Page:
Fears of Super El Niño grow in autumn: ‘Deaths as a result’
Buienradar’s meteorologist Maurice Middendorp is now certain: “El Niño is coming. It will be official in two months.” But that’s not all, according to Middendorp, there is also the possibility of a so-called ‘Super El Niño’.
Warm water in South America
First, let’s look at the description of the weather phenomenon. Because what is El Niño? Middendorp explains: “Warm ocean water bubbles off the coast of South America. As a result, warm air rises and you get low pressure areas there. On the other side of the Pacific Ocean you get high pressure areas. In other words, heat and dryness. A chain reaction around the world.”
It’s not clear why the warm water bubbles up in South America, Middendorp says. “Scientists are still in the dark.”
Effects of El Niño at a Glance:
If seawater in the Pacific Ocean deviates by more than 0.5 degrees for three months, we’re talking about El Niño, Middendorf says. But if that ocean water deviates more than 2 degrees for three months, we talk about Super El Nino. And then the consequences will surely be even greater. In this chart See expectations for the future.
Warm years ahead
There were such super El Niños in 1997 and late 2015/early 2016, As you can see in these numbers. The UN estimates that 60 million people are in dire straits due to this event. For example, there was a famine in South Africa and Australia was hit by severe forest fires. However, massive floods in South America claimed many lives. Millions lost their homes.
2016 was the last strong El Niño to date. Because of this, the year was the hottest year on record. Let’s get our hearts wet. KNMI: “If El Nino really continues, 2024 will be warmer than 2016.”
But the effects – as you can see in the image above – are not uniform across the globe. An overview of El Nino’s components and effects:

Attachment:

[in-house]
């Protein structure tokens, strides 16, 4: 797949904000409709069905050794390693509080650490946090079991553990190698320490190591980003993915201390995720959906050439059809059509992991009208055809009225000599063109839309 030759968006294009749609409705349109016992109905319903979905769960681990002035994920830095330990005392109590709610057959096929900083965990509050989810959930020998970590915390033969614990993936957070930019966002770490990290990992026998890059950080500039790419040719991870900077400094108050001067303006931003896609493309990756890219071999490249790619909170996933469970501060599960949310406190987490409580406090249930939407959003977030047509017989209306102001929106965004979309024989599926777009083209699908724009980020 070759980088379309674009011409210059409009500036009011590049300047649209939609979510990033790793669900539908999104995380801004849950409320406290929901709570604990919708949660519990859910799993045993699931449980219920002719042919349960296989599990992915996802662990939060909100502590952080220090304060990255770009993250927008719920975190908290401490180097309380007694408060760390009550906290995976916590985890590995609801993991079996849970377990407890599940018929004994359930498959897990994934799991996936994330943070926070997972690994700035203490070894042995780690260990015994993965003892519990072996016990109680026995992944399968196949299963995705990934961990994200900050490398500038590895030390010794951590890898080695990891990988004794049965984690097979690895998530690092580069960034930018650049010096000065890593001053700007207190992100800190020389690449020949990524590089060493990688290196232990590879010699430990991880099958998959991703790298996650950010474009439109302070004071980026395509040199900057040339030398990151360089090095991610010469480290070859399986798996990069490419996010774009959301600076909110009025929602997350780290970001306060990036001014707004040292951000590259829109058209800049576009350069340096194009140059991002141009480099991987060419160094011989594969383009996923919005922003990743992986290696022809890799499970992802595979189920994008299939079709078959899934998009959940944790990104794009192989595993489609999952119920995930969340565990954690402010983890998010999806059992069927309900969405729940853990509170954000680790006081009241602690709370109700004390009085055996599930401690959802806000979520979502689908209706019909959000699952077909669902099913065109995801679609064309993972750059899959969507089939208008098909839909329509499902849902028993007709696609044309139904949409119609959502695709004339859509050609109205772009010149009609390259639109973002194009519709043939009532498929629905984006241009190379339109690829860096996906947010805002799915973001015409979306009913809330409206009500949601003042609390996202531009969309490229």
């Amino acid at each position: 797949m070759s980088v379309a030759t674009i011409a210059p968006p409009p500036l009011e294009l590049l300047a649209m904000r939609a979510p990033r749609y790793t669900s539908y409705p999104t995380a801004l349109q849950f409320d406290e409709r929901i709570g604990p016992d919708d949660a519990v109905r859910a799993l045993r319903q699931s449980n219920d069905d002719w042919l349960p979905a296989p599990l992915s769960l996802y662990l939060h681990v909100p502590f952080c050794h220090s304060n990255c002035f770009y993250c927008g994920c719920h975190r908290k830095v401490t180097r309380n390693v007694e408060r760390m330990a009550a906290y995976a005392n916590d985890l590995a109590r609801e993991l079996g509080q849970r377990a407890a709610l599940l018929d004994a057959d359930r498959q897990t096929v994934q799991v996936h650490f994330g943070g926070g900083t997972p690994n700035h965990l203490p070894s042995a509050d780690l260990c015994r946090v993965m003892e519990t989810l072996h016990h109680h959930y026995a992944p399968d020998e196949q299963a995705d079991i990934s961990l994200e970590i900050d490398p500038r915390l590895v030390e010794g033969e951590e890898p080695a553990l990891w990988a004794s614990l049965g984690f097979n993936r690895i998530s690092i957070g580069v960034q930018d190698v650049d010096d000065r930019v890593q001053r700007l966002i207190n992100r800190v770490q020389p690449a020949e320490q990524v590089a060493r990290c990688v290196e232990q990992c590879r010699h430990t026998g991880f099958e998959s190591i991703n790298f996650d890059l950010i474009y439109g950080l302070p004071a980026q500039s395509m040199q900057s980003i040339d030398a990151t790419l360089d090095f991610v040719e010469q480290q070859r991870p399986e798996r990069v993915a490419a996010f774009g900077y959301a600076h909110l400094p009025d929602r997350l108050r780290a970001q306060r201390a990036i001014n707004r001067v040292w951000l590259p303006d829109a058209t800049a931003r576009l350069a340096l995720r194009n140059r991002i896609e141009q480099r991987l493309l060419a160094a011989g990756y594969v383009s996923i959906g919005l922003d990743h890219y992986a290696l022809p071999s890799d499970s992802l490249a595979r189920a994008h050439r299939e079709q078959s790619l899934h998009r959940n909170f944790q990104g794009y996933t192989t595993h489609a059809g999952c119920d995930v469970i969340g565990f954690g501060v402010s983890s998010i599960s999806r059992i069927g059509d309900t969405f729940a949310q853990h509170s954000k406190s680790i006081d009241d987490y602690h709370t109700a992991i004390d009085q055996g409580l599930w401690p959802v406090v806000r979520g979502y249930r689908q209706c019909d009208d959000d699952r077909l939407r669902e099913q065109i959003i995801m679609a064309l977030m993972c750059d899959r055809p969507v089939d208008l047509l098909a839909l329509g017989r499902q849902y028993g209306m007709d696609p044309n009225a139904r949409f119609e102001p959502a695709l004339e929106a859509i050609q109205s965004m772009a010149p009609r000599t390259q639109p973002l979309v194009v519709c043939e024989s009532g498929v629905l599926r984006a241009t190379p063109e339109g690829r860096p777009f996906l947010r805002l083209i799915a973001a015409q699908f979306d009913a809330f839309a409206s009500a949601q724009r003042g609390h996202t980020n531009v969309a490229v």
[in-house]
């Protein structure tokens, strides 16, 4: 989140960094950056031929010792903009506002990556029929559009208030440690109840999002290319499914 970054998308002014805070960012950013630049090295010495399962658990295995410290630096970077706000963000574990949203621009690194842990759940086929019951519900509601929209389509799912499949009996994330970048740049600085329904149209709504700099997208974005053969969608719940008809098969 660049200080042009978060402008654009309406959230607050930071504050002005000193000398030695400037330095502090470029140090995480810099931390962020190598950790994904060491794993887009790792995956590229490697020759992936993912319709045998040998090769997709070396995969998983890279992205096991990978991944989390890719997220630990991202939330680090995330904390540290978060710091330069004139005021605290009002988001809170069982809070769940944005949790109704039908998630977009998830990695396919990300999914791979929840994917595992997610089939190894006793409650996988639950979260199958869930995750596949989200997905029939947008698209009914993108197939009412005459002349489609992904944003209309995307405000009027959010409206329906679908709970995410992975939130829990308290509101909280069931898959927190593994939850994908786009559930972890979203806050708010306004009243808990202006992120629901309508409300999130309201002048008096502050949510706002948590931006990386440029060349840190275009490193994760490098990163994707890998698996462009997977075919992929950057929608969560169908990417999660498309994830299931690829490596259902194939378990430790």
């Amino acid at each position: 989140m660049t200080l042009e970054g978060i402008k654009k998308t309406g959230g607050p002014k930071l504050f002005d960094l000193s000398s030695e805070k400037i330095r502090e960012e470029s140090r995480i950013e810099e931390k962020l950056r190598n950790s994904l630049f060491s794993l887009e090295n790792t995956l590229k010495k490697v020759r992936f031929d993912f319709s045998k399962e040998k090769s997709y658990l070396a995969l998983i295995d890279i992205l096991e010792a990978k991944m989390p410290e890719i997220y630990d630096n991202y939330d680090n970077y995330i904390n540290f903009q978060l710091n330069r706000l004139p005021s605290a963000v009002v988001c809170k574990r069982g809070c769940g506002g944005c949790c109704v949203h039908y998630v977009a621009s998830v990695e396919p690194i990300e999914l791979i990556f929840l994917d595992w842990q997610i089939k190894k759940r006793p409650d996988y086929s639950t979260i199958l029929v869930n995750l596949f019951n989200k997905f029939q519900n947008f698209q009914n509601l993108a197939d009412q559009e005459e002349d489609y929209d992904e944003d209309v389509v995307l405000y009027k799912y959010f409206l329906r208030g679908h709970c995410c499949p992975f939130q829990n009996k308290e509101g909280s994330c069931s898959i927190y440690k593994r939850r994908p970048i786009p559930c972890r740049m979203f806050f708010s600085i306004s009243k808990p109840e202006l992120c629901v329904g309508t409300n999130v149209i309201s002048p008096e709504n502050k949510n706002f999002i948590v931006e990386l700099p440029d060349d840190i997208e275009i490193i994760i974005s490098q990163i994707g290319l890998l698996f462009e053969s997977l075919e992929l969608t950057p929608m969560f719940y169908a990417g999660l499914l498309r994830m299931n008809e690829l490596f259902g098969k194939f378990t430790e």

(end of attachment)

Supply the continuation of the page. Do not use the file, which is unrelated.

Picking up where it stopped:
Netherlands / Europe
Let’s look at ourselves first, will we be affected by El Niño? Short answer: not really. But due to El Nino, there is a possibility of a wet spring again next year. Spring following El Nino is generally wetter than normal in Europe. KNMI: “This is a late effect of El Niño. A wet spring stretches across southern England, northern France, the Netherlands, Belgium and an area around Germany and Ukraine. In Spain and Portugal, some more rain with El Niño in autumn.”
Still. In general, this can be said: Europe is less affected by the consequences compared to the rest of the world.
One of the most important effects of El Niño is that the rain zone over Southeast Asia moves toward the Pacific Ocean. Effect: Dryness. In Indonesia and the Philippines, it can severely impact harvests. Food supplies in this region may come under pressure from El Niño.
The northern part of South America does not like El Niño. The northern coast of South America is also drying up due to El Nino. In general, the tropics are warming, causing the Earth’s average temperature to be somewhat higher. The KNMI says southern Brazil and Uruguay will see slightly more rain.
Seawater also has a major impact on coral reefs, says climatologist Bart Verhagen. “Coral bleaches at a certain temperature, and if it persists for too long it can die.”
Autumn is also wet in East Africa, while it is slightly warmer and drier in the south of Africa. “There is also a weak effect on rainfall in the Sahel,” says KNMI.
Middendorf sees the Horn of Africa already getting wet. “The soil there is very dry and doesn’t absorb anything. That’s because it’s been dry for recent years. The result is the flooding now.”
This may not sound very serious at first. A little wet there, a little dry there, a little cold there, a little hot there. But it can be more serious.
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